By Maryant Fernández Pérez

On 7 July 2016, the European Commissioner for Digital Economy and Society Günther H. Oettinger welcomed an attack on net neutrality and the independence of the European Telecom Regulators (BEREC).

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Seventeen operators have made an anti-net neutrality statement called the “5G Manifesto” that one can even find on the European Commission’s website. Among other things, the manifesto criticises BEREC’s draft guidelines for creating (unspecified) uncertainties for investment. The rather hysterical statement even threatens the regulators with a delay in investment unless they “take a positive stance on innovation and stick to it.” This demand is mirrored in some of the almost comically biased questions in the 5G networks “consultation” launched by the European Commission.

Even more worrying than the content of the manifesto is the endorsement it has received from the European Commission and, in particular, from the European Commissioner for Digital economy and Society Günther H. Oettinger. In fact, the Commission has promoted the anti-net neutrality declaration not only once, but at least three times on the European Commission’s website (see here, here and here). In addition, the Commissioner applauded these companies in social media. Does this mean that the Commission is “very much” welcoming an attack against net neutrality, the law and the regulators’ independence?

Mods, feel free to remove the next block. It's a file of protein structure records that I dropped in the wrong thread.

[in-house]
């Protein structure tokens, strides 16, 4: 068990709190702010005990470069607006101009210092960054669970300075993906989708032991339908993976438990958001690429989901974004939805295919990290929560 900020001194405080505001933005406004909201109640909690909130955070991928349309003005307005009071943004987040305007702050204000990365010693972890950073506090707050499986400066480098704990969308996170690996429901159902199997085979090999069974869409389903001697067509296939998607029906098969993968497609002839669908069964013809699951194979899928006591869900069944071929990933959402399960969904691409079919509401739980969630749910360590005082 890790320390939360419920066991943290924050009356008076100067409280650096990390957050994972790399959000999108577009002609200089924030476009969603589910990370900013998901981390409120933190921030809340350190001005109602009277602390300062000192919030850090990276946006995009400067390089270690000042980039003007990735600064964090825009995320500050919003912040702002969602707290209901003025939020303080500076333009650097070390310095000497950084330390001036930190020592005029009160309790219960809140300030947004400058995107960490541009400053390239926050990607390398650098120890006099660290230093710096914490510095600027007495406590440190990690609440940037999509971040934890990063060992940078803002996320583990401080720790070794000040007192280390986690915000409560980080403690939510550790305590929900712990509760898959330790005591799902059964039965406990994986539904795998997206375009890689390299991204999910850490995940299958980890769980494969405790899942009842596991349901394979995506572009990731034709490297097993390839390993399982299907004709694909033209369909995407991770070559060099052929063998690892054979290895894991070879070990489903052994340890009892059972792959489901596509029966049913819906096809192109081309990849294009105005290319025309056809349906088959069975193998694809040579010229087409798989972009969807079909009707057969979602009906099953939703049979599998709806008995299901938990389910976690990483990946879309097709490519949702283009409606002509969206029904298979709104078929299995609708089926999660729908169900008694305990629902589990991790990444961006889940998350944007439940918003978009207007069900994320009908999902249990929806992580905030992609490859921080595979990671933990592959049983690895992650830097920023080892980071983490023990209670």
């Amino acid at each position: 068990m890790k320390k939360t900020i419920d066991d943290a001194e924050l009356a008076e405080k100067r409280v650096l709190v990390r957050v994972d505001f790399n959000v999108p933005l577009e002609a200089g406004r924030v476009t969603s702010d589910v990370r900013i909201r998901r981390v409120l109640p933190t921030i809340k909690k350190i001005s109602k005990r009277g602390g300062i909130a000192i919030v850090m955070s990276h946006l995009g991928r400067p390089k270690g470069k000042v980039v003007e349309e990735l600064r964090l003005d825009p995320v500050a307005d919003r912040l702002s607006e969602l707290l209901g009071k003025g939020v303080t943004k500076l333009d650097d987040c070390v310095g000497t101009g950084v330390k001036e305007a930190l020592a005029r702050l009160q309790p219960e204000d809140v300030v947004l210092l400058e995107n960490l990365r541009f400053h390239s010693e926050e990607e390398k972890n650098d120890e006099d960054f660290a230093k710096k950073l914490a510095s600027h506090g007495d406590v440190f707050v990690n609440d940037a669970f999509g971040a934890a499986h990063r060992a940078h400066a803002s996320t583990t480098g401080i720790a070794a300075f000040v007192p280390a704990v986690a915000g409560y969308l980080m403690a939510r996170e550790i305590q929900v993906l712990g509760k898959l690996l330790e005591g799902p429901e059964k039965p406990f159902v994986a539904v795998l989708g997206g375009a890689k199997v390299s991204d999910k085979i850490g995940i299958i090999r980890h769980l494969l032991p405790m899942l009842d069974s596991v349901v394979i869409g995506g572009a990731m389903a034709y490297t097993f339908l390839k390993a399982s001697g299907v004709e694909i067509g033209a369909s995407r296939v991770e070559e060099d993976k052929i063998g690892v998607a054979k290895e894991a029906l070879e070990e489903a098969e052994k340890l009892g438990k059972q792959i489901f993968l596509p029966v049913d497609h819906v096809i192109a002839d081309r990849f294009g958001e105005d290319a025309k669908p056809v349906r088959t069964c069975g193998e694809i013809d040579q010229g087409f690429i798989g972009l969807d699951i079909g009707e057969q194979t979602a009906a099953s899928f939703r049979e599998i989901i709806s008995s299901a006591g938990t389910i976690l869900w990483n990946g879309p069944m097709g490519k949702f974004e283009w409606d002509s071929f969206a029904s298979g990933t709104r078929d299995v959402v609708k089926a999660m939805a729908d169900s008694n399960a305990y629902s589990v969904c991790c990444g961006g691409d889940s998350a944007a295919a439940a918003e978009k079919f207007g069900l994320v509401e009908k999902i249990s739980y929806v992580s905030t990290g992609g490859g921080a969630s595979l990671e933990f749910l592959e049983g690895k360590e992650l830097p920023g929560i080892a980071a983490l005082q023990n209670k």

Contrary to what the 5G Manifesto suggests, BEREC’s draft guidelines interpret the EU Regulation in places where the law is unclear or silent. The purpose of this work is to enable the implementation of the law in a consistent way in all Member States. BEREC cannot rewrite or contradict the law — the Regulation is the law that the European Commission had previously supported (and, officially, still does). By asking BEREC to depart from the principles and rules established in the law, the European Commission is actively undermining BEREC’s independence. As the EU’s Framework Directive on electronic communications correctly establishes, “[t]he independence of the national regulatory authorities should be strengthened in order to ensure a more effective application of the regulatory framework and to increase their authority and the predictability of their decisions”.

Citizens around the world can help preventing industry lobbying takes over the European Commission and the telecoms regulators’ independence by resorting to https://savetheinternet.eu.

EDRi press release: Net neutrality – last call for responses to Europe’s biggest ever telecoms consultation (11.07.2016)
https://edri.org/net-neutrality-last-call/

EDRi’s response to the 5G networks consultation (11.07.2016)
https://edri.org/files/netneutrality/consultation_5gopportunities_edriresponse.pdf

Vital support from industry for the EU 5G action plan (07.07.2016)
https://ec.europa.eu/commission/2014-2019/oettinger/blog/vital-support-industry-eu-5g-action-plan_en

Commissioner Oettinger welcomes 5G Manifesto (07.07.2016)
https://ec.europa.eu/digital-single-market/en/news/commissioner-oettinger-welcomes-5g-manifesto

Commissioner Oettinger discusses industry recommendations on 5G (07.07.2016)
http://europa.eu/rapid/press-release_MEX-16-2447_en.htm

Bringing down barriers in the Digital Single Market: No roaming charges as of June 2017 (27.10.2015)
http://europa.eu/rapid/press-release_IP-15-5927_en.htm

Framework Directive on electronic communications (25.11.2009)
http://eur-lex.europa.eu/legal-content/EN/TXT/?uri=celex:32009L0140

(Contribution by Maryant Fernández Pérez, EDRi)

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